In order for a home loan to be treated as an employee home loan rather than a shareholder loan, the loan must be made because the person is an employee, rather than because they are a shareholder and should be available to all other employees.

Child-care costs

The CRA regularly conducts mini-audits to ensure that parents who claim childcare expenses maintain proper documentation, and that the children actually attend the establishment for child care and not just for playdates. Claiming childcare for children who hang out with their grandparents a few days a week while the parents are not both working out of the home, would prompt an audit.

Employment expenses

Employees who are issued a T2200 form by their employer are entitled to deduct certain employment expenses from their income. Perhaps the employee has to pay for their own vehicle to travel to sales calls, or perhaps they have to maintain a home office. As long as the employer requires that the employee pays these expenses in respect of their job, they likely can be deducted from income.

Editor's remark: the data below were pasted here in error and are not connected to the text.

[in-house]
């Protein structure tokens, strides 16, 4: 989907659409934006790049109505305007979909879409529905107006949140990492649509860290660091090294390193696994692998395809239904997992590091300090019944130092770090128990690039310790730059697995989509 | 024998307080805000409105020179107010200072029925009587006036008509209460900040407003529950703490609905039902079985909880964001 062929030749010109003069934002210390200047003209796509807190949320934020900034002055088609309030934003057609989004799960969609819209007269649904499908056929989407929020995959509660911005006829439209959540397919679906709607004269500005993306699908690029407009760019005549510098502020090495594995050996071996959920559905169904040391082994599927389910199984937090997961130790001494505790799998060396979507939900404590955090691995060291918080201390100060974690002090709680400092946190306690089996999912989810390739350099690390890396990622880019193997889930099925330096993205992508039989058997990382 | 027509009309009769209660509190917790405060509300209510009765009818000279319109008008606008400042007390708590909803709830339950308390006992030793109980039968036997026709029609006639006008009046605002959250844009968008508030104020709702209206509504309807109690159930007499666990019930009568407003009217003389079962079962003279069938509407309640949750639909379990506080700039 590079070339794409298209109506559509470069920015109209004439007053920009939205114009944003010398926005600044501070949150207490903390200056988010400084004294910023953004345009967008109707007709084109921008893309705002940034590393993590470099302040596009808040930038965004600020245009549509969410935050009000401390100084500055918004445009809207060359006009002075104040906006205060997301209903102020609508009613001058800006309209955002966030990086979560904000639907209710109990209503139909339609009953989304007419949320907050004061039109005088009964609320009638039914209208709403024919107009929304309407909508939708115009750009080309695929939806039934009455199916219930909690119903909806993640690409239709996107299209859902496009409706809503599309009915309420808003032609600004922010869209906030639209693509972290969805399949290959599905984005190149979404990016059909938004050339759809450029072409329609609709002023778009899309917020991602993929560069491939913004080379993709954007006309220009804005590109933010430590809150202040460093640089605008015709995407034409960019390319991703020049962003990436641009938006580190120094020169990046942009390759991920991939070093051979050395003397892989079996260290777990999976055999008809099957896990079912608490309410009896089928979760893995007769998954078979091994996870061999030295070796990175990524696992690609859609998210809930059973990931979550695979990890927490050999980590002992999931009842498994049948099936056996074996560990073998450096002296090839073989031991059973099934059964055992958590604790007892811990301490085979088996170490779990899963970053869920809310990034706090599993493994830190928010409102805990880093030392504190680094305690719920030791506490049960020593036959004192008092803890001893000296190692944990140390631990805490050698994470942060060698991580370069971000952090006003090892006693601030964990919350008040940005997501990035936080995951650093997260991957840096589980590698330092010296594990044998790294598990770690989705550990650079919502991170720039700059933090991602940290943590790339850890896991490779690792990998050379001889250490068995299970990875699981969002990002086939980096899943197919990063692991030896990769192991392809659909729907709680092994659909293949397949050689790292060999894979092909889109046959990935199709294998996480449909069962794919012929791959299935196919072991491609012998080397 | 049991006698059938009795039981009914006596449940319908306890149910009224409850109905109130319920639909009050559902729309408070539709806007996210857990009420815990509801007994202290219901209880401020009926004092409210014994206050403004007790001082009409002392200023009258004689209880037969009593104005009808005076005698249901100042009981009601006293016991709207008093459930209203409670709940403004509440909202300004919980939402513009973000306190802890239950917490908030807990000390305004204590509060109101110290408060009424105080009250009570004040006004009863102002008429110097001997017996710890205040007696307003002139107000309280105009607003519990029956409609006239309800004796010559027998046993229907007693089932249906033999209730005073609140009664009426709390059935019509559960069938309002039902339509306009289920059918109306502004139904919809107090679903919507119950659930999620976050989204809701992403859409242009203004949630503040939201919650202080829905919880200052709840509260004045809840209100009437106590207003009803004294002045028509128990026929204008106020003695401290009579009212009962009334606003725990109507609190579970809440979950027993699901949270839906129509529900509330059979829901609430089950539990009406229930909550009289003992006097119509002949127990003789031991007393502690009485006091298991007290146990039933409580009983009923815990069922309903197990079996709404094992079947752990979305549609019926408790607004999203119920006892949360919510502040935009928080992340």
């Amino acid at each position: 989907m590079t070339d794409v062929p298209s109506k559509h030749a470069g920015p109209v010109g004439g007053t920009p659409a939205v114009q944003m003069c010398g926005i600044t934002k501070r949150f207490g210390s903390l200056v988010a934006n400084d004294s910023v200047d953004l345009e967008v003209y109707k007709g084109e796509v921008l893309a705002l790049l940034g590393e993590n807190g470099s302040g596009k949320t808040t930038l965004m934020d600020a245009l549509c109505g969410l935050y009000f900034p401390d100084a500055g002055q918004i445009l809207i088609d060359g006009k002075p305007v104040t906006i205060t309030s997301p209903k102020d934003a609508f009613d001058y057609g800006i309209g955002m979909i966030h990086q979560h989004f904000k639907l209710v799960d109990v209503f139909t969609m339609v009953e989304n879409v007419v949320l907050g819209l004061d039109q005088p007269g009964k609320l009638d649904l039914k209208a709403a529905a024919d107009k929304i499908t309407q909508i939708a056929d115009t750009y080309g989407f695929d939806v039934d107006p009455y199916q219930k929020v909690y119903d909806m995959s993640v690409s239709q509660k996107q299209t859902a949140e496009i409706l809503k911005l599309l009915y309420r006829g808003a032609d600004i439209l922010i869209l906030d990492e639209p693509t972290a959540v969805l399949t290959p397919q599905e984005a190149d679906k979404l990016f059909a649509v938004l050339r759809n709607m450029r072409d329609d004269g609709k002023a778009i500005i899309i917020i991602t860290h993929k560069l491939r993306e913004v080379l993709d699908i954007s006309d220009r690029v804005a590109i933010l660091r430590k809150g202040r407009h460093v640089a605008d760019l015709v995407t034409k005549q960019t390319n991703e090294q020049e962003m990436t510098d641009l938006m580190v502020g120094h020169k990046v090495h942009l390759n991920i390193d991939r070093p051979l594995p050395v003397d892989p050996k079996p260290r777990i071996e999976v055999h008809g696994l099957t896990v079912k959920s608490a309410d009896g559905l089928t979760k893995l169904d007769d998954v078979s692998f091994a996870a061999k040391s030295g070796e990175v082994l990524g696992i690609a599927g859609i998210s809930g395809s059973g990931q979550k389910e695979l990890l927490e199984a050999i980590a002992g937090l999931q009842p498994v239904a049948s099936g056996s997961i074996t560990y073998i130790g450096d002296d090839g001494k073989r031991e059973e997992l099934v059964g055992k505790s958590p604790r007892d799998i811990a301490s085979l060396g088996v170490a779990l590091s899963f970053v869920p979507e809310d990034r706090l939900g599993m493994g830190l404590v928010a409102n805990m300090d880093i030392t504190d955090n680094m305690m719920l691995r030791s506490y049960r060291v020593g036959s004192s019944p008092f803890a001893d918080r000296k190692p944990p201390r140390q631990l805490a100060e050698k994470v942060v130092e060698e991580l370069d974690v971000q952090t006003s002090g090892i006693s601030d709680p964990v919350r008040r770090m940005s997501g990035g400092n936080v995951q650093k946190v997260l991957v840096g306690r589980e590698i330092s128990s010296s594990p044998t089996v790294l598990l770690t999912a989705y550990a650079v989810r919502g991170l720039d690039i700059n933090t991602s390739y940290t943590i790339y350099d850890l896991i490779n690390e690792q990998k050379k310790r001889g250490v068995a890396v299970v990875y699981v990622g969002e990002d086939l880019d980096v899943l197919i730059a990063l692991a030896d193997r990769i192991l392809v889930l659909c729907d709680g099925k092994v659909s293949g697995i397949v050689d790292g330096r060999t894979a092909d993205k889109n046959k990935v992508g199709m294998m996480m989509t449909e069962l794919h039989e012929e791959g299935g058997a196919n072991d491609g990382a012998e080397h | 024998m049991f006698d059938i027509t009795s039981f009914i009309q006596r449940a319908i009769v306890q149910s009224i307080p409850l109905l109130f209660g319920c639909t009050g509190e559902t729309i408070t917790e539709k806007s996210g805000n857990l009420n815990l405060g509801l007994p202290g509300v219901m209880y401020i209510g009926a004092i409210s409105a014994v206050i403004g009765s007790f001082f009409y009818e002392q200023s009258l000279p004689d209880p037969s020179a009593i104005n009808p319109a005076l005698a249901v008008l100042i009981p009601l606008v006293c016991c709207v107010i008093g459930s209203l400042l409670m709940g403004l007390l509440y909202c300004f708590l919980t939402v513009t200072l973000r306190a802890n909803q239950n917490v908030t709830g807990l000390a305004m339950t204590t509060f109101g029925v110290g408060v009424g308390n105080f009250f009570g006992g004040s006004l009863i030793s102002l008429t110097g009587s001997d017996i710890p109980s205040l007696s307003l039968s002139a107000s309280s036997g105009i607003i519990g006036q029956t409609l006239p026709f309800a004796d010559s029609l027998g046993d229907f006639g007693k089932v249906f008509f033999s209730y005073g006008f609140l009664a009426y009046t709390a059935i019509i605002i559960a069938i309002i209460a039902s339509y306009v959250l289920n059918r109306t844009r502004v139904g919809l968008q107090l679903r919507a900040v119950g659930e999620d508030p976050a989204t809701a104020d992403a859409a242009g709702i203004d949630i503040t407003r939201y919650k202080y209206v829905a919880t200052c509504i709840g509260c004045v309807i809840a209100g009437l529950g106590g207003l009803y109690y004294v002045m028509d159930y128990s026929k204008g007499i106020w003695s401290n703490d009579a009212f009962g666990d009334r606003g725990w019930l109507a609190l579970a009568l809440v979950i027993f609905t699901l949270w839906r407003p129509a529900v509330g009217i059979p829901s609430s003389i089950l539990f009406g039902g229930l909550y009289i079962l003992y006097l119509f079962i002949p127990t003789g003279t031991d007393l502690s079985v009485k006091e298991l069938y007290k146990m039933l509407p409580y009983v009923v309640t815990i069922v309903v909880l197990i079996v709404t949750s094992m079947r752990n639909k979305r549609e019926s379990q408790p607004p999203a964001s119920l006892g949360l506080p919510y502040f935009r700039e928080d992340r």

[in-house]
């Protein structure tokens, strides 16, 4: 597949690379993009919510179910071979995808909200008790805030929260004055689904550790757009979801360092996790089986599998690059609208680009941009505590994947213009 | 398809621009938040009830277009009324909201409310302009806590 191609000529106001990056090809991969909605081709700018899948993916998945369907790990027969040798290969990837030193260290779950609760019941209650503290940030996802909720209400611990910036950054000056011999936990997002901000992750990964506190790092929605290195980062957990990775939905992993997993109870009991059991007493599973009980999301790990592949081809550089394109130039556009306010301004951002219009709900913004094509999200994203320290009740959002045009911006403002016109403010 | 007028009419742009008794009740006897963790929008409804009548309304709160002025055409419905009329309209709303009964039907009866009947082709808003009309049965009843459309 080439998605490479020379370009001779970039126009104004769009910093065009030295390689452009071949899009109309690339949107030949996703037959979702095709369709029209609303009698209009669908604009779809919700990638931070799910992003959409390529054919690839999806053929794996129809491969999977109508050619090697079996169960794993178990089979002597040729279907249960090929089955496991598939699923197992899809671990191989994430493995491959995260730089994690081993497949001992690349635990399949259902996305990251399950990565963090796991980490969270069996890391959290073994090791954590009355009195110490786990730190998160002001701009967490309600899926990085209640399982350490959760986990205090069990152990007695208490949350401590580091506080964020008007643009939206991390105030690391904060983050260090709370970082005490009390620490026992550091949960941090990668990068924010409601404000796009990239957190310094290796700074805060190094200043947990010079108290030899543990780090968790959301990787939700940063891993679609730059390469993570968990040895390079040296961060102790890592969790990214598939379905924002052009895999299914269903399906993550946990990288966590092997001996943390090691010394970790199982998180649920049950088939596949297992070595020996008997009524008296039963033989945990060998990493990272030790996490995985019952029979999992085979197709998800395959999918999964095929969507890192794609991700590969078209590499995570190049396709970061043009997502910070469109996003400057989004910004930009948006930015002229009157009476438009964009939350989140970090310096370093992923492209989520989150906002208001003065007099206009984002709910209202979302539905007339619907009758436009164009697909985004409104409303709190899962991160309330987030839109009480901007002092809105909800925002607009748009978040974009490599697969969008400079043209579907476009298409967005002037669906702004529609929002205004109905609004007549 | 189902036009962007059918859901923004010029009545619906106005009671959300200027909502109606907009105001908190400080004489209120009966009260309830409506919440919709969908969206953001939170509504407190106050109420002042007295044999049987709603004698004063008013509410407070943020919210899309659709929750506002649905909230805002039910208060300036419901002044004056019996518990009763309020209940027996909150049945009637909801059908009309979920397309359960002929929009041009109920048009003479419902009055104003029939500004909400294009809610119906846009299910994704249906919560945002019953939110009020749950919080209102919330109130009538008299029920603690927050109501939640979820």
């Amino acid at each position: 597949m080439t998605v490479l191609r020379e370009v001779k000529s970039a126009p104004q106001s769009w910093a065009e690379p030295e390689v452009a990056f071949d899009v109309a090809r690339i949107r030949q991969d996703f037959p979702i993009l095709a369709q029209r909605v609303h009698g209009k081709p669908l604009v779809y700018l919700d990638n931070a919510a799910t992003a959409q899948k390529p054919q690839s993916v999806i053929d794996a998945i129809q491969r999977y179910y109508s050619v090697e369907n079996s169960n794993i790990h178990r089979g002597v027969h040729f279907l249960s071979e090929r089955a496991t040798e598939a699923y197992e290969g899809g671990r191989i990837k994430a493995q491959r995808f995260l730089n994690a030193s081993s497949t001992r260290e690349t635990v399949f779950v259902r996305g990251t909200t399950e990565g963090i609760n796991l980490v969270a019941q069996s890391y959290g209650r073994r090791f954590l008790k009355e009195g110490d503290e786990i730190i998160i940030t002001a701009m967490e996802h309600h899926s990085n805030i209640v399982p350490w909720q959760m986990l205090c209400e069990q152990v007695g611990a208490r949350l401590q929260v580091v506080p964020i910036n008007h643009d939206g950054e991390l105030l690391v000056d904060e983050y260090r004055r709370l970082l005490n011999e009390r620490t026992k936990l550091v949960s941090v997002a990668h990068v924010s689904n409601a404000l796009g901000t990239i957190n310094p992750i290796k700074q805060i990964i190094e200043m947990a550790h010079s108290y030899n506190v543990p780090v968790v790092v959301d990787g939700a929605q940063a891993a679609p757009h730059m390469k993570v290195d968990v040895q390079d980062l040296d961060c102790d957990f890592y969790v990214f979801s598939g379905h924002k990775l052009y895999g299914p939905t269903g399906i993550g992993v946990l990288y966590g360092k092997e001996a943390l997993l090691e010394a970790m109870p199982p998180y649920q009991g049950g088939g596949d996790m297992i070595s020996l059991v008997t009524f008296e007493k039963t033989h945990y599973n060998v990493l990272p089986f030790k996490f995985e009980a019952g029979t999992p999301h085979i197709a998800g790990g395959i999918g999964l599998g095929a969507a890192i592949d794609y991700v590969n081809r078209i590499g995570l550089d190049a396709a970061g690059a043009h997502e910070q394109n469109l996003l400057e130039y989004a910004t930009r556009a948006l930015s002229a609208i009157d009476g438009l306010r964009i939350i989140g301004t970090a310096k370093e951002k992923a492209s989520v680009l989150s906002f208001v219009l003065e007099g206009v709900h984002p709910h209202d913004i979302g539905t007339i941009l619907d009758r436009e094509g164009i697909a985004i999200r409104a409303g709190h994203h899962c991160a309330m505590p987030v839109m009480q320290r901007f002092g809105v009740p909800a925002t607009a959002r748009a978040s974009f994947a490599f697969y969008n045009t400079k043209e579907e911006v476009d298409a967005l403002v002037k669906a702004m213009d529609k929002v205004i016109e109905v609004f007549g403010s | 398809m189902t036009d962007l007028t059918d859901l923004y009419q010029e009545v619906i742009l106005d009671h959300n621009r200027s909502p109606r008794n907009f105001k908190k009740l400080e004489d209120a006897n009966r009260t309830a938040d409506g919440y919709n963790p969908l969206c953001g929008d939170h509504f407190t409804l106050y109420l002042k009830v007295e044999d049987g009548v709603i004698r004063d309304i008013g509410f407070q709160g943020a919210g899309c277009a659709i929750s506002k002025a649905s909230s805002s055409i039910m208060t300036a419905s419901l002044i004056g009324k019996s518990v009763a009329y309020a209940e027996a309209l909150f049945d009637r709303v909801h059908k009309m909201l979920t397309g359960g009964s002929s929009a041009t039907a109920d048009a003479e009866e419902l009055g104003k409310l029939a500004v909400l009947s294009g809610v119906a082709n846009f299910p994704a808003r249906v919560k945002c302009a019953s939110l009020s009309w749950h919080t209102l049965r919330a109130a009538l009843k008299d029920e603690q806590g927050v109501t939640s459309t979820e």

Since this is an abused area (each expense is paid for with pre-tax dollars and reduces the overall tax paid by the taxpayer) the CRA audits many employees with the T2200 to ensure that a) their form is properly completed and may be used to deduct the expenses in question and b) each of the expenses claimed was legitimate and for the purposes of their employment, as outlined in the T2200.

Previous audits

If the CRA keeps coming back and auditing and re-auditing every aspect of a business – and if they keep finding issues – that business or taxpayer can expect to be on the audit list for each and every year.

Criminal activity

All business profits are subject to taxes. This includes both legitimate and illegal businesses. As far as the CRA is concerned, if you are earning income you should pay taxes. Period.

So if a taxpayer is accused of or convicted of a crime and the CRA learns about the illegal business which was taking place, they often audit and reassess the taxpayer for taxes on the proceeds of crime – whether or not the taxpayer still has such proceeds. Often times, criminal activity is weeded out during an audit, as opposed to the CRA knowing there is an illegal business and pretending that it is legitimate.